Your skin can become more sensitive during pregnancy, meaning it needs extra TLC when you’re out and about – particularly on sunny days. Get into the habit of applying sunscreen to your face, neck and arms, and anywhere else that might be exposed to the sun, before you leave the house. A hat is also a smart option in warm weather.

Keep sunscreen with an SPF of 30 or more close to the front door so you’re reminded to apply it as soon as you see it. A mineral or physical sunscreen containing zinc oxide is a good choice, as it blocks UV rays rather than absorbing them as some chemical sunscreens do.

7. Treat yourself to a spa day

While treatments or group fitness classes that involve heat – saunas, steam rooms, Bikram yoga – are all a no-no for now, you don’t have to forgo all your favourite treatments while you’re growing that bump.

Many spas offer massages and other treatments specifically designed for pregnant women. If you’ve been missing the simple pleasure of lying on your tummy as you’ve advanced through the months, find a therapist who has a massage table that can accommodate your bump so you can lie face-down.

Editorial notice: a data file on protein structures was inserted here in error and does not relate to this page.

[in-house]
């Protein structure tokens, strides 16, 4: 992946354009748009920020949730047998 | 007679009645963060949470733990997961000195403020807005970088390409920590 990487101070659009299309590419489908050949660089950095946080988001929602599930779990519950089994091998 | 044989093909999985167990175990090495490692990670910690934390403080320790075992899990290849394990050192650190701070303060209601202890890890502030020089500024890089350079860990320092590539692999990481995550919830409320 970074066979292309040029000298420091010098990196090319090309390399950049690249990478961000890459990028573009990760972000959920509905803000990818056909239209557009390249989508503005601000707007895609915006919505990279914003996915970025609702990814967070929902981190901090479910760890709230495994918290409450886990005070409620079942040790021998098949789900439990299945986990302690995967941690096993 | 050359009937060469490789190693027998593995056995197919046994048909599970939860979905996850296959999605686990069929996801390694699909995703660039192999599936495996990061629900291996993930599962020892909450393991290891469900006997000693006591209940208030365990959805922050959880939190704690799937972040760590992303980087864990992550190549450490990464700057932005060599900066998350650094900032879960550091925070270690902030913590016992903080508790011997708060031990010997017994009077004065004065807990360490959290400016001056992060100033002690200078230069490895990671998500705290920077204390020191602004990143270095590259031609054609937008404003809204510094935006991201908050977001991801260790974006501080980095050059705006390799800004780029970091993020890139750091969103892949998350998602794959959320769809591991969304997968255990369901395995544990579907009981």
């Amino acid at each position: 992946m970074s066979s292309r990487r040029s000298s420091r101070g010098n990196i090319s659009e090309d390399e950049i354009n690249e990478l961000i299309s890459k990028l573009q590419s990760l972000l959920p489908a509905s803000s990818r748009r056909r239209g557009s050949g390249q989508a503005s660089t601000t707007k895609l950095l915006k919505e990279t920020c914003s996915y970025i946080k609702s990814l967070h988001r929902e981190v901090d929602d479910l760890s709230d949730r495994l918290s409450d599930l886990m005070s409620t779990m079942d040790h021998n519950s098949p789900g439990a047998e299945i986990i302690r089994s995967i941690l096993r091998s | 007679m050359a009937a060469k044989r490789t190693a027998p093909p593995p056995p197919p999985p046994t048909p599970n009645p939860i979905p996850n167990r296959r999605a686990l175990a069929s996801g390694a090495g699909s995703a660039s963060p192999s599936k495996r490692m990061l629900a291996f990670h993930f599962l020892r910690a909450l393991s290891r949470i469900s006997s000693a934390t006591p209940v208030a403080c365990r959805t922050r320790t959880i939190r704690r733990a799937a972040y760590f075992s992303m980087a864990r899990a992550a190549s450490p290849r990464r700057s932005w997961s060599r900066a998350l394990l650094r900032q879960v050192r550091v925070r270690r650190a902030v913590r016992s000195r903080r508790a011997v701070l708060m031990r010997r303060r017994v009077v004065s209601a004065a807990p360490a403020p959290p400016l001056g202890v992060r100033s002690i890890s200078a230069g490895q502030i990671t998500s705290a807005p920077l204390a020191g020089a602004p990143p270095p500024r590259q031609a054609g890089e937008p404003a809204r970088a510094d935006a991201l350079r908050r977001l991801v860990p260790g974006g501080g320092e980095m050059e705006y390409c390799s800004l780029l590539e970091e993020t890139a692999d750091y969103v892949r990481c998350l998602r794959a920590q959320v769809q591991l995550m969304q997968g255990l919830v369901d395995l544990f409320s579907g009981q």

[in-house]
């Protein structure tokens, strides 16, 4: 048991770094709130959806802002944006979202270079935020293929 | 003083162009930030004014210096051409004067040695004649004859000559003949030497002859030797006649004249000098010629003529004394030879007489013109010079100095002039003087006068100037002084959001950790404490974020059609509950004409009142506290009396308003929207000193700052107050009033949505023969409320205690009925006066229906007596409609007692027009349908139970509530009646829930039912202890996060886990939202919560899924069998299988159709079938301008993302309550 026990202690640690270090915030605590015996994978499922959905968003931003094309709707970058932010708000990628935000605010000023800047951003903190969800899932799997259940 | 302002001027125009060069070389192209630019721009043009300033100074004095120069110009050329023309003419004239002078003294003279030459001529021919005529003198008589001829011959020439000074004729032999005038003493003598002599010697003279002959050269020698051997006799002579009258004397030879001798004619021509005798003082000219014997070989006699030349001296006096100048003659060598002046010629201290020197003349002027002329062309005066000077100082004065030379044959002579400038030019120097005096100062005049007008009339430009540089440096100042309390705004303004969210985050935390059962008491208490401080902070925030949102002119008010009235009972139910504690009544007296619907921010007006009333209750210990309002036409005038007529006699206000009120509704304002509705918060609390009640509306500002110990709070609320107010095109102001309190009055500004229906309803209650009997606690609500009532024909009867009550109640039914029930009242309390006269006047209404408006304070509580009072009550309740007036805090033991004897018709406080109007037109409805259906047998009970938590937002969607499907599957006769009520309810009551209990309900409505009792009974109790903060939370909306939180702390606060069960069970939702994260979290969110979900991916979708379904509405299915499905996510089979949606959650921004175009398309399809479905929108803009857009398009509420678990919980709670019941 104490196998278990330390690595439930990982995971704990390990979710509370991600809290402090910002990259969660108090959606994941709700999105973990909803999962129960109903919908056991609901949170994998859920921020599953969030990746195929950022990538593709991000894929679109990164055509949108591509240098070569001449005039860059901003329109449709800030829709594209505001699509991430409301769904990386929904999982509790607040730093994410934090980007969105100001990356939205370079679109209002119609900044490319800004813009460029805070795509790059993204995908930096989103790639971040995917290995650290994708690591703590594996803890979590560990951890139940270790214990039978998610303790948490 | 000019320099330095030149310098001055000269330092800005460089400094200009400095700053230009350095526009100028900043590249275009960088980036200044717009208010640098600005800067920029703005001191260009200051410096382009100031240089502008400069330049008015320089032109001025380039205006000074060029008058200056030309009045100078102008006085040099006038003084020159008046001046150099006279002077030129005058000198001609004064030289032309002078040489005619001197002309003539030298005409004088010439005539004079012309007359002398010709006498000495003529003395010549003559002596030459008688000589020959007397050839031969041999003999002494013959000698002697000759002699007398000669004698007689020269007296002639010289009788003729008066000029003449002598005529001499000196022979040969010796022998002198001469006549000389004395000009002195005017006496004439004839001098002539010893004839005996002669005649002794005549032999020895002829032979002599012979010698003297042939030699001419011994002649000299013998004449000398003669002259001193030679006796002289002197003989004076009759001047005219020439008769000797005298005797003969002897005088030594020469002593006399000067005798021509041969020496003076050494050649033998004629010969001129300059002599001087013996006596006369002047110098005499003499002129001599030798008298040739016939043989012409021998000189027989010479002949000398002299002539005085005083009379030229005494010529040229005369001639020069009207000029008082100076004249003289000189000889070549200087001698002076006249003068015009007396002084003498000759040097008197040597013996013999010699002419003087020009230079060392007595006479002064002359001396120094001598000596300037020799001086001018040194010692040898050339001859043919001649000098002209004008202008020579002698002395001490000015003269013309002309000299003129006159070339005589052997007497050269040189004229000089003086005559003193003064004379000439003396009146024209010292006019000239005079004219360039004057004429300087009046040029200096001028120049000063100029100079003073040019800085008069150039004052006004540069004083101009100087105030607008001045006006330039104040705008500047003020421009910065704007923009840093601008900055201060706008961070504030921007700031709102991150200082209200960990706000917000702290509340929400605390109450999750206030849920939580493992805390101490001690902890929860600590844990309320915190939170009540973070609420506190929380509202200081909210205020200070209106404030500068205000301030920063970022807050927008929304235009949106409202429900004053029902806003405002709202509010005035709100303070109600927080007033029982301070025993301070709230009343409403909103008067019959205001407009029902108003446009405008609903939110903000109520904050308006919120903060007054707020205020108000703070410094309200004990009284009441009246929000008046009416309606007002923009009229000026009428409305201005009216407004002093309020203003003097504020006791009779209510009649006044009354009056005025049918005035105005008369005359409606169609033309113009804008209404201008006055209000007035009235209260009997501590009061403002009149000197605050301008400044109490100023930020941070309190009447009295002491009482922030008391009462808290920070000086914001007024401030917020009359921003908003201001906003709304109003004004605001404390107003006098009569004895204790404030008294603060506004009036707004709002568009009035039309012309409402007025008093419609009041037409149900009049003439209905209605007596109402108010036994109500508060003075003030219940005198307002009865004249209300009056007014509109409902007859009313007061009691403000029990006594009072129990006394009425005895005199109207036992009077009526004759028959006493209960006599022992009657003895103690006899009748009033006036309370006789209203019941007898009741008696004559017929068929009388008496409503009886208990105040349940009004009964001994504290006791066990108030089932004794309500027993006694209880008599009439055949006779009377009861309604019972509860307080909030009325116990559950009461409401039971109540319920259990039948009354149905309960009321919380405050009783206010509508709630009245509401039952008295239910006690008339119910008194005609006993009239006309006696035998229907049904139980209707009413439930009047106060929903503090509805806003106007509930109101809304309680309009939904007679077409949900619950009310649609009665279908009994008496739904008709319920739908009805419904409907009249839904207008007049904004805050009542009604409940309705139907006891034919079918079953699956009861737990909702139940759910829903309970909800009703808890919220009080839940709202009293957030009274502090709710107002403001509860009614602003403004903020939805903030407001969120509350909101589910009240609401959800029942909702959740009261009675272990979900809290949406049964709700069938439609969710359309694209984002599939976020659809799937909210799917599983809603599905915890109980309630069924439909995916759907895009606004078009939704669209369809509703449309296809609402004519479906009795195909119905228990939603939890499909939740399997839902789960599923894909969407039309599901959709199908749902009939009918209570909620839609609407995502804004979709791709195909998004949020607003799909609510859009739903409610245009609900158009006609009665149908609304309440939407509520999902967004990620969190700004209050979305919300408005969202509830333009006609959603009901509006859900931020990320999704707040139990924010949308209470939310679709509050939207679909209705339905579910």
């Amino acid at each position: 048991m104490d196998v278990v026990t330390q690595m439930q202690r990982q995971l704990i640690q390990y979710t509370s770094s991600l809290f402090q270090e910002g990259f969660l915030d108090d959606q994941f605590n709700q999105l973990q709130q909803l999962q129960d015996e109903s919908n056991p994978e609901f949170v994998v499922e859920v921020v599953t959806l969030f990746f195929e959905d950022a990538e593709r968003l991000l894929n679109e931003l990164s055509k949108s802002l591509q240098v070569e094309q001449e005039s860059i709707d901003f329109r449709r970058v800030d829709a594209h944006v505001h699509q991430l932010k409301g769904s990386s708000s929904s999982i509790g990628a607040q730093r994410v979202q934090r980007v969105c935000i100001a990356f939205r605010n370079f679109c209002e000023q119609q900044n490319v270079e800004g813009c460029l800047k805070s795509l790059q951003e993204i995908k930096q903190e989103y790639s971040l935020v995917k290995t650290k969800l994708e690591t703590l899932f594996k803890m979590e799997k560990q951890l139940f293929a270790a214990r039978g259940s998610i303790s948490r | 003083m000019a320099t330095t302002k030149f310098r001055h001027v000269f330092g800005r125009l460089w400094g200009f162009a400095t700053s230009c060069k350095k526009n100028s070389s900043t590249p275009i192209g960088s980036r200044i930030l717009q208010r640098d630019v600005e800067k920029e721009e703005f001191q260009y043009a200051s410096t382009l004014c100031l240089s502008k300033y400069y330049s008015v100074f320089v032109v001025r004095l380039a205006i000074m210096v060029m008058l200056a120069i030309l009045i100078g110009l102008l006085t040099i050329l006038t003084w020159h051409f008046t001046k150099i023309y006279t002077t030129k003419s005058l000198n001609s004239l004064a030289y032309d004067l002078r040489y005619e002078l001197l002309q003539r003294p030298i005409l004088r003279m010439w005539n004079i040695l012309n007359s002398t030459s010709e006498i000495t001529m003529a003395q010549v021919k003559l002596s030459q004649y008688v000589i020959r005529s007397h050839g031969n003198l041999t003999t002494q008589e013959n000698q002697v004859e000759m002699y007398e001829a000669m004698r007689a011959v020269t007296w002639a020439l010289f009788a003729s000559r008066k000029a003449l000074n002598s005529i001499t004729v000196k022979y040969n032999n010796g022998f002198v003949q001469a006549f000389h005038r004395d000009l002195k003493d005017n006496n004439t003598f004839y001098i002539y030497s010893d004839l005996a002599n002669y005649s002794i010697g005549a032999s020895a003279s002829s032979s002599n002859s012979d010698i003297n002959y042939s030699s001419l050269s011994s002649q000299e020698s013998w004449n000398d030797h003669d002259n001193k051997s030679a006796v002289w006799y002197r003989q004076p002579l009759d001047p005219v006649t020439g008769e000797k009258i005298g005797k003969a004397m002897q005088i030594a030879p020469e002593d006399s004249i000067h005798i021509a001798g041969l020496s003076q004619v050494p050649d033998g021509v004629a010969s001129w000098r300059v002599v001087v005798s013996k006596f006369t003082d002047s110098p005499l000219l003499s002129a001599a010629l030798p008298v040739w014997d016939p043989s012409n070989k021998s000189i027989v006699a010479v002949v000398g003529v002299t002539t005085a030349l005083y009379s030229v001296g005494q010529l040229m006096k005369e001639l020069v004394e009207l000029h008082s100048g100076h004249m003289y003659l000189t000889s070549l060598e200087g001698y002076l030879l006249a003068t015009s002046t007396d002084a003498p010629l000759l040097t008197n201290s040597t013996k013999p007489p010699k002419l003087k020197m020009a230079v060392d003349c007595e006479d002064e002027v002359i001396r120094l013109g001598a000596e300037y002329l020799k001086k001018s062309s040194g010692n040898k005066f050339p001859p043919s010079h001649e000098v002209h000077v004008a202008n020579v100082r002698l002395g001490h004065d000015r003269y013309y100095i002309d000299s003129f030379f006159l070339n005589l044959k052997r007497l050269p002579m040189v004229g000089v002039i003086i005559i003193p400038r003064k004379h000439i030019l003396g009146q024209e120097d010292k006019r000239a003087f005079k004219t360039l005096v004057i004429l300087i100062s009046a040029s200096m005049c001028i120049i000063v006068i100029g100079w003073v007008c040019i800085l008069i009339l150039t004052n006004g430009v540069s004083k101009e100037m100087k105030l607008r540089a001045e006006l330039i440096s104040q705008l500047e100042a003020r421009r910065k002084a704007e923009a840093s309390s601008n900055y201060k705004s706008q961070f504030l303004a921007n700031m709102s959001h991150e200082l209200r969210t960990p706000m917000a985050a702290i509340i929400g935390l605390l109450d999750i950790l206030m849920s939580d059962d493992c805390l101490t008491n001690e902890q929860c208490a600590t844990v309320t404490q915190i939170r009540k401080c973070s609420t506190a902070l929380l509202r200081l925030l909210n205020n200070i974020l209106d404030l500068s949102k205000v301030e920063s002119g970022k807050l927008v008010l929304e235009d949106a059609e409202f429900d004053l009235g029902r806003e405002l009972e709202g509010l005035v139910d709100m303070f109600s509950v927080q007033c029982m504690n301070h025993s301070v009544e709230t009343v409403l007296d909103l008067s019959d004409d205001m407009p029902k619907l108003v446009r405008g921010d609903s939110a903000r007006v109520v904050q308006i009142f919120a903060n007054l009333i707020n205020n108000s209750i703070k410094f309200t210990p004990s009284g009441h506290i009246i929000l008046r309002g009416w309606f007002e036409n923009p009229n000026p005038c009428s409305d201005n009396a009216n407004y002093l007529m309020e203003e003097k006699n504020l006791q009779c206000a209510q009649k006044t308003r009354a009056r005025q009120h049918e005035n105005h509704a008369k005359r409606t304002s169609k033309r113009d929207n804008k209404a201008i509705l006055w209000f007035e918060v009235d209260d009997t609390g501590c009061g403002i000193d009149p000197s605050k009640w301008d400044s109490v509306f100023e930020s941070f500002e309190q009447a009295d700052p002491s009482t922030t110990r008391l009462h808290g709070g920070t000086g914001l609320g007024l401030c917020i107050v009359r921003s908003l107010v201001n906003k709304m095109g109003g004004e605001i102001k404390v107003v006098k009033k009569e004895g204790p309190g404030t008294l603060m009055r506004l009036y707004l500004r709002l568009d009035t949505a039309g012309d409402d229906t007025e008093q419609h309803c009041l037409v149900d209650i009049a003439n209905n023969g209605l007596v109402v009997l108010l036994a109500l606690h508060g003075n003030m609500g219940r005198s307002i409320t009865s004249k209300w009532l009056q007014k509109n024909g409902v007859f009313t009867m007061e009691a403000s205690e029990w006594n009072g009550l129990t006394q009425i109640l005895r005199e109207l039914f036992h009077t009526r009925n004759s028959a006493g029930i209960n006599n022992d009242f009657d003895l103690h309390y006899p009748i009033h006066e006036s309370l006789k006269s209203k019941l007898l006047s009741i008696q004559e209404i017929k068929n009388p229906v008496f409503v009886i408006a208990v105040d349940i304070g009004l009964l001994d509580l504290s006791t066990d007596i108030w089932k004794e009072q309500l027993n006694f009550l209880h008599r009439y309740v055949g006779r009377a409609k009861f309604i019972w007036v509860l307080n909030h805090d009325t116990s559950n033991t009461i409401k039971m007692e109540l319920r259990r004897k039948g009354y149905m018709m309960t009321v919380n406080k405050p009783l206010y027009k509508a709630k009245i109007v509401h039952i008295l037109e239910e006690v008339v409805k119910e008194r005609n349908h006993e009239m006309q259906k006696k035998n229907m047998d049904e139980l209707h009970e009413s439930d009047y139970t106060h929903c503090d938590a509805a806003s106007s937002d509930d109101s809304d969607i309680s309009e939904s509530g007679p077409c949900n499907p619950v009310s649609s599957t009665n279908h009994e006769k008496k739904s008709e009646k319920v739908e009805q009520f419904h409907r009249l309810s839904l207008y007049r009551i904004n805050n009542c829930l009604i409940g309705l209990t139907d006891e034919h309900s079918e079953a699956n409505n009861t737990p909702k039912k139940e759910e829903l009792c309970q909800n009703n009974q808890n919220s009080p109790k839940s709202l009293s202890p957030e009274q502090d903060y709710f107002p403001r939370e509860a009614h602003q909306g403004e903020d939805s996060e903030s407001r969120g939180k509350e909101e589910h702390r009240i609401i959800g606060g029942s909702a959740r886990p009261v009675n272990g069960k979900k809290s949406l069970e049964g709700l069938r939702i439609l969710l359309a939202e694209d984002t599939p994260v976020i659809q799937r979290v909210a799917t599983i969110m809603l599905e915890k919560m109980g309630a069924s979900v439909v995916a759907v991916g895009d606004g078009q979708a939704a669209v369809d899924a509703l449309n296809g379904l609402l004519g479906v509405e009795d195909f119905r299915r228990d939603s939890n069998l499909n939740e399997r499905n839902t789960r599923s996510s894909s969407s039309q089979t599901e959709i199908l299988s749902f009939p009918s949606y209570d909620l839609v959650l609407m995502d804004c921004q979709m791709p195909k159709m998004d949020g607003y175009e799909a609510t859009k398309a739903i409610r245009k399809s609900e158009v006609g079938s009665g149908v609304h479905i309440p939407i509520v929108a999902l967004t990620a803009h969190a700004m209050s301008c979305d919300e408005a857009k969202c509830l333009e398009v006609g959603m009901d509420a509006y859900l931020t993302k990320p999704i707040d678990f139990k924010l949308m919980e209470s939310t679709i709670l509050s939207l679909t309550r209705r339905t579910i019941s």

Just make sure you find someone qualified to work with pregnant women so you can relax knowing you’re in safe hands when you book in for that much-deserved pampering.

A bit about Moment Health…

Moment Health is a technology company that aims to prioritise Maternal Mental Health and provide new parents with the tools and knowledge they need to sustain good mental wellbeing – from pregnancy through to parenthood.

The Moment Health app has been developed with clinicians and healthcare professionals. It screens for perinatal, postnatal and associated anxieties, and includes additional features such as a helpful guide to practical and accessible coping strategies.

At Moment Health, our mission is to make maternal mental health mainstream #MakeItMainstream.